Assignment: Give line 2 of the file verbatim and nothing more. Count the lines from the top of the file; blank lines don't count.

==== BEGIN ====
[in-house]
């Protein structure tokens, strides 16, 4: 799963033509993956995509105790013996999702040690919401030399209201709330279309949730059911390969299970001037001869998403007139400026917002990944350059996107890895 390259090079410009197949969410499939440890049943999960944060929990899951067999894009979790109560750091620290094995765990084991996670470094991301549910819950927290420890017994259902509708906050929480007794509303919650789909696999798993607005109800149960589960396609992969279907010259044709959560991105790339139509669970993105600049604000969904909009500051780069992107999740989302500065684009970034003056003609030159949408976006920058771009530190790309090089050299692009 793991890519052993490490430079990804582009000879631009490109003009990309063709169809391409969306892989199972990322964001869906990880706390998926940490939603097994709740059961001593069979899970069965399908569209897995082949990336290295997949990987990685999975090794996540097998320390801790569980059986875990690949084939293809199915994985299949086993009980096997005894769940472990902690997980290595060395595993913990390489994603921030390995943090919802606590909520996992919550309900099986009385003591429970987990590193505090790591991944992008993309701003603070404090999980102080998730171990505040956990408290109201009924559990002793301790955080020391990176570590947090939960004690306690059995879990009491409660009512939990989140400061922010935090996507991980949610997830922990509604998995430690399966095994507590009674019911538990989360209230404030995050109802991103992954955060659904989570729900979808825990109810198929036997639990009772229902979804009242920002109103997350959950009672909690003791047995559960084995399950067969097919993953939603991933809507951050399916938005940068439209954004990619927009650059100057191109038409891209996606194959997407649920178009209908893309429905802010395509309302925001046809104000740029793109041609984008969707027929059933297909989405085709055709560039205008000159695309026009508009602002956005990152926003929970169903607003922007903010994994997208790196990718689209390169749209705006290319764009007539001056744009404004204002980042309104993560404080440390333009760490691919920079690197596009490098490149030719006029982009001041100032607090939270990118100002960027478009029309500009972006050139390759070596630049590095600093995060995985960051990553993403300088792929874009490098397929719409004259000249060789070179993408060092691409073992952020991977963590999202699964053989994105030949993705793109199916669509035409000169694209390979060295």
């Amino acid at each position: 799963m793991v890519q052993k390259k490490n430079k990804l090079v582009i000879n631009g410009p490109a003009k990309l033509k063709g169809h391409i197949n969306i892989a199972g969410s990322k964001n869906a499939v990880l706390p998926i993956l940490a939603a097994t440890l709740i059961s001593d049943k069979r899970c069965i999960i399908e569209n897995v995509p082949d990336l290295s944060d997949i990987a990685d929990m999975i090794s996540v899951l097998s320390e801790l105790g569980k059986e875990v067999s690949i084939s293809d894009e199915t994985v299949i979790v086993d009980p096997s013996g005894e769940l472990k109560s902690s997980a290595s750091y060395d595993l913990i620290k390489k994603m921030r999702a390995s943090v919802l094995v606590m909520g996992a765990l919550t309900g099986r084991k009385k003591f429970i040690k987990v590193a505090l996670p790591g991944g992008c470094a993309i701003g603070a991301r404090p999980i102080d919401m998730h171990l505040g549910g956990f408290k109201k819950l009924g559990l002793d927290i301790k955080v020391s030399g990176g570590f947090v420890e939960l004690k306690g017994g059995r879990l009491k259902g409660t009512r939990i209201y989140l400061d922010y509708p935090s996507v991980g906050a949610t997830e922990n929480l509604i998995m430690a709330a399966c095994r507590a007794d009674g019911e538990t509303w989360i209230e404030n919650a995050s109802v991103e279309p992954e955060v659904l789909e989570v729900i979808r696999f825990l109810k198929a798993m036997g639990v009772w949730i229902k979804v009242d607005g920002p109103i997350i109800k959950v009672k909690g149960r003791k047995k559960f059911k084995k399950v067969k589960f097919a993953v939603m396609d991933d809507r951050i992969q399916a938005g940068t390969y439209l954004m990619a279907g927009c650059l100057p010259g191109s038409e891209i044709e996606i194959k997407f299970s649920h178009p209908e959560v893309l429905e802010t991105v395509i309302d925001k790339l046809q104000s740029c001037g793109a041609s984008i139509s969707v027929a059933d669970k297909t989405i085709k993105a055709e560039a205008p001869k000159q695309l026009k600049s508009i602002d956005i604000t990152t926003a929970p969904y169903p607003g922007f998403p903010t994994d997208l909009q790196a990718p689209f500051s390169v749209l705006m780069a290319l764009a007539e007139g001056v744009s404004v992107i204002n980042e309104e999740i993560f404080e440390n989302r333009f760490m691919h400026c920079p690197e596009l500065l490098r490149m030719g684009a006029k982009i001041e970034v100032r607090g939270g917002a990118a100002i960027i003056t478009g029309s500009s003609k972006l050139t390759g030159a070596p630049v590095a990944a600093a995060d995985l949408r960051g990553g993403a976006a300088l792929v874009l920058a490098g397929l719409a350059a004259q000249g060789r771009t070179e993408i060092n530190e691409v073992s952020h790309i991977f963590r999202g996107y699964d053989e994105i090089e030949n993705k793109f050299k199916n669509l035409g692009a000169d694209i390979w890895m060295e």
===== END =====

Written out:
């Protein structure tokens, strides 16, 4: 799963033509993956995509105790013996999702040690919401030399209201709330279309949730059911390969299970001037001869998403007139400026917002990944350059996107890895 390259090079410009197949969410499939440890049943999960944060929990899951067999894009979790109560750091620290094995765990084991996670470094991301549910819950927290420890017994259902509708906050929480007794509303919650789909696999798993607005109800149960589960396609992969279907010259044709959560991105790339139509669970993105600049604000969904909009500051780069992107999740989302500065684009970034003056003609030159949408976006920058771009530190790309090089050299692009 793991890519052993490490430079990804582009000879631009490109003009990309063709169809391409969306892989199972990322964001869906990880706390998926940490939603097994709740059961001593069979899970069965399908569209897995082949990336290295997949990987990685999975090794996540097998320390801790569980059986875990690949084939293809199915994985299949086993009980096997005894769940472990902690997980290595060395595993913990390489994603921030390995943090919802606590909520996992919550309900099986009385003591429970987990590193505090790591991944992008993309701003603070404090999980102080998730171990505040956990408290109201009924559990002793301790955080020391990176570590947090939960004690306690059995879990009491409660009512939990989140400061922010935090996507991980949610997830922990509604998995430690399966095994507590009674019911538990989360209230404030995050109802991103992954955060659904989570729900979808825990109810198929036997639990009772229902979804009242920002109103997350959950009672909690003791047995559960084995399950067969097919993953939603991933809507951050399916938005940068439209954004990619927009650059100057191109038409891209996606194959997407649920178009209908893309429905802010395509309302925001046809104000740029793109041609984008969707027929059933297909989405085709055709560039205008000159695309026009508009602002956005990152926003929970169903607003922007903010994994997208790196990718689209390169749209705006290319764009007539001056744009404004204002980042309104993560404080440390333009760490691919920079690197596009490098490149030719006029982009001041100032607090939270990118100002960027478009029309500009972006050139390759070596630049590095600093995060995985960051990553993403300088792929874009490098397929719409004259000249060789070179993408060092691409073992952020991977963590999202699964053989994105030949993705793109199916669509035409000169694209390979060295």